The suit focuses on labels that claim the sunscreens protect equally against the sun's harmful UVA and UVB rays, and also claims of how long sunscreens promoted as waterproof remain effective in water.
It says the defendants' products may protect against harmful UVA rays with shorter wavelengths, but the skin remains exposed to harmful UVA rays with longer wavelengths that penetrate deep within the skin."
Wednesday, March 22, 2006
Study: Too Much Fluoride Can Be Bad
Wed Mar 22, 11:06 AM ET
WASHINGTON - The high levels of fluoride that occur naturally in some drinking water can cause tooth and bone damage and should be reduced, the National Research Council said Wednesday.
The study did not analyze the benefits or risks of adding fluoride to drinking water. Instead it looked at the current maximum limit of 4 milligrams per liter. Approximately 200,000 people live in communities where that level occurs naturally in water.
The Council suggested further studies to establish a new maximum level, but noted that the problems associated with exposure to fluoride are very small at 2 milligrams per liter and less. Approximately 1.4 million people have drinking water with natural fluoride levels of 2.0 to 3.9 milligrams per liter, said the Council, an arm of the National Academy of Sciences.
More than 160 million Americans live in communities with artificially fluoridated water, which contains between 0.7 and 1.2 milligrams of fluoride per liter.
Fluoride is added to water to help strengthen the teeth.
Drinking water with levels above the maximum can cause tooth discoloration and weaken the enamel, and long-term accumulation in the bones can result in an increase in fractures, the Council reported."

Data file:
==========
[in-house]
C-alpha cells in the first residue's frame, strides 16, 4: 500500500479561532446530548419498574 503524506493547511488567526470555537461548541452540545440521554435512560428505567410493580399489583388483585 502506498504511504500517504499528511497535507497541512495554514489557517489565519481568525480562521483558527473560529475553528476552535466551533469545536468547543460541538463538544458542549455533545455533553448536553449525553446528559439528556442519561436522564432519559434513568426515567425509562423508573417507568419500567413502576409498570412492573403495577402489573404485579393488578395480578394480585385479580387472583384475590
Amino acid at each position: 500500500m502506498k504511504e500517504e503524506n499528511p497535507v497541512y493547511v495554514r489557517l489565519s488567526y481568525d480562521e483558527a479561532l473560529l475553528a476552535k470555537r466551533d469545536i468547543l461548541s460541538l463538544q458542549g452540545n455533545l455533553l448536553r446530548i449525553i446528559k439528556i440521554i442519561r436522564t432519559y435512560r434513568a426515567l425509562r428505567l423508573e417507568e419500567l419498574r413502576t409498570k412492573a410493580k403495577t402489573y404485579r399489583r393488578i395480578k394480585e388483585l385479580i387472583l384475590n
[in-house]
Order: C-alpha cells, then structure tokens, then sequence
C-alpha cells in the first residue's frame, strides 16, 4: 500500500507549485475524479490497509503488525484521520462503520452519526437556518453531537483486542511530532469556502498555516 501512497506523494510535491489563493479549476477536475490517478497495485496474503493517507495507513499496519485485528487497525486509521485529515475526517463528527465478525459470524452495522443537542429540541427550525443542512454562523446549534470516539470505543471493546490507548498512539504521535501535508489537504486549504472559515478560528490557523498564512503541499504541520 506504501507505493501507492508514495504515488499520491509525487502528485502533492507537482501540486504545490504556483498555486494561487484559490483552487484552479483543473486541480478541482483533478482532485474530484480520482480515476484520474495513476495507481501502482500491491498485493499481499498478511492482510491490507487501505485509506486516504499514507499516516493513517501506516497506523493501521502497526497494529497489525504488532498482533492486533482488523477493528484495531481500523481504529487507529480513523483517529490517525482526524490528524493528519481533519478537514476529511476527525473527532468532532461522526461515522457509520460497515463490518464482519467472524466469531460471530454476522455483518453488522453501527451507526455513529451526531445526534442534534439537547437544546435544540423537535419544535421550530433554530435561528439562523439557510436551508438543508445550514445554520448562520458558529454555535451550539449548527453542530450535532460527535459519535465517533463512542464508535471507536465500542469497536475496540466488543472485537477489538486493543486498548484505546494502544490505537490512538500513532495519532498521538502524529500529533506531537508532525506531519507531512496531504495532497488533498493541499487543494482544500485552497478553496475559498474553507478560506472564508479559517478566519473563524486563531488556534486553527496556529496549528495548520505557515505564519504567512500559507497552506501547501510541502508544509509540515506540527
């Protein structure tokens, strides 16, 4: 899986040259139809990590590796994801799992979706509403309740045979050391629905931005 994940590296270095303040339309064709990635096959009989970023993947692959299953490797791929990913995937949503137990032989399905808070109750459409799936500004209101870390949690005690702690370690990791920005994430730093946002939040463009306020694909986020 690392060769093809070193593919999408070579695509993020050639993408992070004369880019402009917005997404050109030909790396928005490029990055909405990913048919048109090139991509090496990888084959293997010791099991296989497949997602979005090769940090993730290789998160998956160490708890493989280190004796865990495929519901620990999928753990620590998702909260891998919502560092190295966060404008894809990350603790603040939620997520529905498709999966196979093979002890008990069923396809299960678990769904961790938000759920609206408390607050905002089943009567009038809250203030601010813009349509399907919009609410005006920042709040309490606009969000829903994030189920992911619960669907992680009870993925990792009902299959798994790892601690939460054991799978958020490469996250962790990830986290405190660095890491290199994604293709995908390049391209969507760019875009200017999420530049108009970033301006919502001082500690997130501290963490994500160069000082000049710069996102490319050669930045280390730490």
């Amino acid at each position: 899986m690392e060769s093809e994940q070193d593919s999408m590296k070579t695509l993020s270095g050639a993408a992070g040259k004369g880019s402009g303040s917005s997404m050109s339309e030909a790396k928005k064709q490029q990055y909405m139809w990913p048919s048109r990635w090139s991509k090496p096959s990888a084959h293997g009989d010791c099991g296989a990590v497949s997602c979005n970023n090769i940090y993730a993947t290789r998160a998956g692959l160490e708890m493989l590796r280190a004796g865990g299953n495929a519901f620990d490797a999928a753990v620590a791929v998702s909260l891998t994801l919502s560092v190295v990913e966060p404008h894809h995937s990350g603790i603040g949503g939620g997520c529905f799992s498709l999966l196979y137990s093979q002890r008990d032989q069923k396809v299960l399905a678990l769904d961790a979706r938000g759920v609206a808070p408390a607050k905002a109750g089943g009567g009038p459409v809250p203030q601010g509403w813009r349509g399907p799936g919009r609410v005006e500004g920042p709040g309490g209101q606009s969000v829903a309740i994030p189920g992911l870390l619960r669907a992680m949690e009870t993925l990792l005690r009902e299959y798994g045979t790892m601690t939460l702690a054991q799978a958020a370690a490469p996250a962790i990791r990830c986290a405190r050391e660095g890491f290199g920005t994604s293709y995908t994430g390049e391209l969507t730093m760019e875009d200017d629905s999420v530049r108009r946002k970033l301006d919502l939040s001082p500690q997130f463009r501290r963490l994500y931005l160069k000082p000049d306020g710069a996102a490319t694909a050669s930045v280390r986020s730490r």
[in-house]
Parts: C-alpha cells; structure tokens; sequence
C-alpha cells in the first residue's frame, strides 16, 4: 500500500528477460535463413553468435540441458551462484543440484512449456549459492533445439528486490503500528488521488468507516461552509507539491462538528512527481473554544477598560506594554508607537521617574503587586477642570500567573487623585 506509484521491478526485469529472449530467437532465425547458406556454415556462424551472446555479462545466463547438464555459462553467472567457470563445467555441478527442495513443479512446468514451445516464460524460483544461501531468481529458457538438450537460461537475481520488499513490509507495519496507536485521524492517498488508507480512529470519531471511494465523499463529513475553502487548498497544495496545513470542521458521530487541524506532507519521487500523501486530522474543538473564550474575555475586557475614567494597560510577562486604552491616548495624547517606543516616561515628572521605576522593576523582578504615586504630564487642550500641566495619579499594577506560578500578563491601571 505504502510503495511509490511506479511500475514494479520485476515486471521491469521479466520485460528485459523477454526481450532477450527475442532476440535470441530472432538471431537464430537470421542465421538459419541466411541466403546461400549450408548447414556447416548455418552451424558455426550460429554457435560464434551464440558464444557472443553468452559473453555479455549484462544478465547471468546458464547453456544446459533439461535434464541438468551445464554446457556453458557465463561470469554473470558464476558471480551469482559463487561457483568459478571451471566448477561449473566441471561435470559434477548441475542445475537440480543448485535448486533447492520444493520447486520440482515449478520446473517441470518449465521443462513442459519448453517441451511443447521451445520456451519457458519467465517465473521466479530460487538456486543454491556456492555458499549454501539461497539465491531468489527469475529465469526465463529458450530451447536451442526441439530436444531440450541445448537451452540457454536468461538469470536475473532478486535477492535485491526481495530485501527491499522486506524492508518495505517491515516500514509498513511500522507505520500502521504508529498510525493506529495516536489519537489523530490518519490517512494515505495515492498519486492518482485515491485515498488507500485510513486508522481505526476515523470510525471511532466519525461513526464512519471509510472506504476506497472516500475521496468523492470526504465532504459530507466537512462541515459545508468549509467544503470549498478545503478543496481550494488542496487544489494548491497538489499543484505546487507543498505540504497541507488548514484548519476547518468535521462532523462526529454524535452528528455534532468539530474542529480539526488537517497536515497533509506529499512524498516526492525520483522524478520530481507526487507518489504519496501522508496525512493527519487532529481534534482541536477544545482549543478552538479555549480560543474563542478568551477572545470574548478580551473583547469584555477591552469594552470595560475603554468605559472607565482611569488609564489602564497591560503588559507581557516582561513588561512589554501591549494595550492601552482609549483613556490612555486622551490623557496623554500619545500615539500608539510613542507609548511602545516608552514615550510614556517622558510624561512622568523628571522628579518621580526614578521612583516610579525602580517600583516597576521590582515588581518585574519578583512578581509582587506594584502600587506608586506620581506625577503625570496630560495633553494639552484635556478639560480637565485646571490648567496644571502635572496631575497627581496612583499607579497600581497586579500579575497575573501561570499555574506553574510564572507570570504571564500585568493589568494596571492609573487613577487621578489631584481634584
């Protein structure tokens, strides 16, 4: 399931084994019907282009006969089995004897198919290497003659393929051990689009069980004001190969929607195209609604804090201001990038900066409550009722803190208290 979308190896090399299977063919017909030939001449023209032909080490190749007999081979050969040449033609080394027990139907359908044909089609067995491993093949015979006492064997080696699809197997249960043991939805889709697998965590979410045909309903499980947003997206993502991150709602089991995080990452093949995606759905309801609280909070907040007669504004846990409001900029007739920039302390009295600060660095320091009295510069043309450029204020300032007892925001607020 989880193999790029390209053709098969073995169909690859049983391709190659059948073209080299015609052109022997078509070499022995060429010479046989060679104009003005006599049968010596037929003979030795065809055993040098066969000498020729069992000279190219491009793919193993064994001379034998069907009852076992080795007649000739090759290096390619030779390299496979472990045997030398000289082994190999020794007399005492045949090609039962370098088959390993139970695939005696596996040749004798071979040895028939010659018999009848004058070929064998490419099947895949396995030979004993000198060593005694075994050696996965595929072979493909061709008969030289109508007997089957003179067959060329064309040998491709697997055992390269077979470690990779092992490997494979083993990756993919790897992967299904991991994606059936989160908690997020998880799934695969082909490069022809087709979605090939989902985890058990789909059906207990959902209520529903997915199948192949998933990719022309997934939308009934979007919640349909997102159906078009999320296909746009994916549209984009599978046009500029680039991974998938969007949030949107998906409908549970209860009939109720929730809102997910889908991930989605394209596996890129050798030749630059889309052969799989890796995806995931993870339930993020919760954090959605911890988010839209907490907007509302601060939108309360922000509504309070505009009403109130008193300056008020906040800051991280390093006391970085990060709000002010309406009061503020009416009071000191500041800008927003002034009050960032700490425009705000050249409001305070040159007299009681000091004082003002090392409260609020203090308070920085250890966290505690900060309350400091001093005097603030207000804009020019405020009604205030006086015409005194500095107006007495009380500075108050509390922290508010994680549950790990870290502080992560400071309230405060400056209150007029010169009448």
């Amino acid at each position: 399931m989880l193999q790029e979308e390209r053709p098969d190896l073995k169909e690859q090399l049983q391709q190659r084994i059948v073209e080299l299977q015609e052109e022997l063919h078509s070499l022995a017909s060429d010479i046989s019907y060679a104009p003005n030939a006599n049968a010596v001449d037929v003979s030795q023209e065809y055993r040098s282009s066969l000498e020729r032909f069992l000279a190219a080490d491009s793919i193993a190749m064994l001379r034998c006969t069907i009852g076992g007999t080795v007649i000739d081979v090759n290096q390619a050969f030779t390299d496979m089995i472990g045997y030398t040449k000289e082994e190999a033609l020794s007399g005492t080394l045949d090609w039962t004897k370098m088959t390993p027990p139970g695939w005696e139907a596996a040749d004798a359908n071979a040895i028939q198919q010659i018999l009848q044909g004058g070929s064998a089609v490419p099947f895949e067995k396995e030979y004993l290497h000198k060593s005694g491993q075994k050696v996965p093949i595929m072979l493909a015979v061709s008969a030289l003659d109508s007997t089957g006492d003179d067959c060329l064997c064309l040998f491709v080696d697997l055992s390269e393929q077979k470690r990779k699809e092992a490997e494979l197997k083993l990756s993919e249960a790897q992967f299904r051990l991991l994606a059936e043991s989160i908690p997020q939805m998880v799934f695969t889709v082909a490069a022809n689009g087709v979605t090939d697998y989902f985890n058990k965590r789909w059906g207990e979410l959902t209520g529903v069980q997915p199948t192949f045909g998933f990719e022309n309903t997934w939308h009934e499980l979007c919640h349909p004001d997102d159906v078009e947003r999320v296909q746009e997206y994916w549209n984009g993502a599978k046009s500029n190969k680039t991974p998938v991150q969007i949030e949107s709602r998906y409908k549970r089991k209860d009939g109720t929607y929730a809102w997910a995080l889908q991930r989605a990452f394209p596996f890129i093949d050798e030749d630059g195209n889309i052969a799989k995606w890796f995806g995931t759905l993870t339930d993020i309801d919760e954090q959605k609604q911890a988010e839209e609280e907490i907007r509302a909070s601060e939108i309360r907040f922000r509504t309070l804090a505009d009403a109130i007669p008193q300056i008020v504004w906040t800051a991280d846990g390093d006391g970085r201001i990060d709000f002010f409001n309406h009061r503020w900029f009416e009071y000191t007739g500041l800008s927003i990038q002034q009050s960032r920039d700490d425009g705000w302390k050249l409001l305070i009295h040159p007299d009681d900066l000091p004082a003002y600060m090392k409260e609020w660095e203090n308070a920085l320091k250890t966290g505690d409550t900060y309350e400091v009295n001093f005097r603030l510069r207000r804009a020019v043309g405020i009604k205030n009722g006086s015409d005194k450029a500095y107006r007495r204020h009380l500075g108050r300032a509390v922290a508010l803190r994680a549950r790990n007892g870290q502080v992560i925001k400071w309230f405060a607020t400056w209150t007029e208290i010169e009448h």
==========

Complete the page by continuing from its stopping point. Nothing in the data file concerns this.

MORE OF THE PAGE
Sunday, March 19, 2006
A new report by the Health Department in New South Wales has concluded that along with known mental health problems, cannabis addiction can have a serious impact on the user's physical health.
The report said cannabis abuse can lead to cardiovascular, respiratory and immune system problems; it can decrease short-term memory and also slow brain development at a young age.
NSW Health Minister John Hatzistergos will open the state's fourth cannabis treatment clinic in southern Sydney today.
He said while use of cannabis had fallen, the increasing potency of the drug is posing increased health risks.
'Previous reports have indicated that the incidence of cannabis dependence has in fact been declining,' he said.
'What, however, has been increasing is the dangers of cannabis use and that's largely due to the fact that the cannabis now being used, compared to 10 years ago, is much more potent.'"
Friday, March 17, 2006
The antibiotic Tequin, manufactured by Bristol-Myers Squibb, can cause potentially fatal swings in blood sugar.
Greater Risk Than Previously Thought
A new study shows that the drug's risks are far greater than they were believed to be. The FDA has already warned doctors not to prescribe the antibiotic to diabetic patients. However, the blood sugar swings have now been observed even in patients without diabetes.
17 Times the Risk
An examination of the medical records of almost 1.5 million people older than 65 showed that those who took Tequin had four times the risk of low blood sugar, and almost 17 times the risk of high blood sugar.
Those who took Tequin were also far more likely to be hospitalized for blood sugar problems, and a number of such patients died.
Tequin made $150 million in worldwide sales last year. It is used to treat lung, sinus and urinary tract infections, and also some sexually transmitted diseases. Alternative antibiotics are available for all of its uses.
March 17, 2006
TRAVERSE CITY, Mich. (AP) -- Tart cherry growers will pick up the tab for a stepped-up research and marketing campaign to promote the fruit as a health food.
The Cherry Industry Administrative Board on Thursday approved a five-year assessment on the nation's tart cherry producers. The 'research and promotion initiative' will charge growers a half-penny per pound to raise millions of dollars for promoting cherries and studying possible medicinal benefits.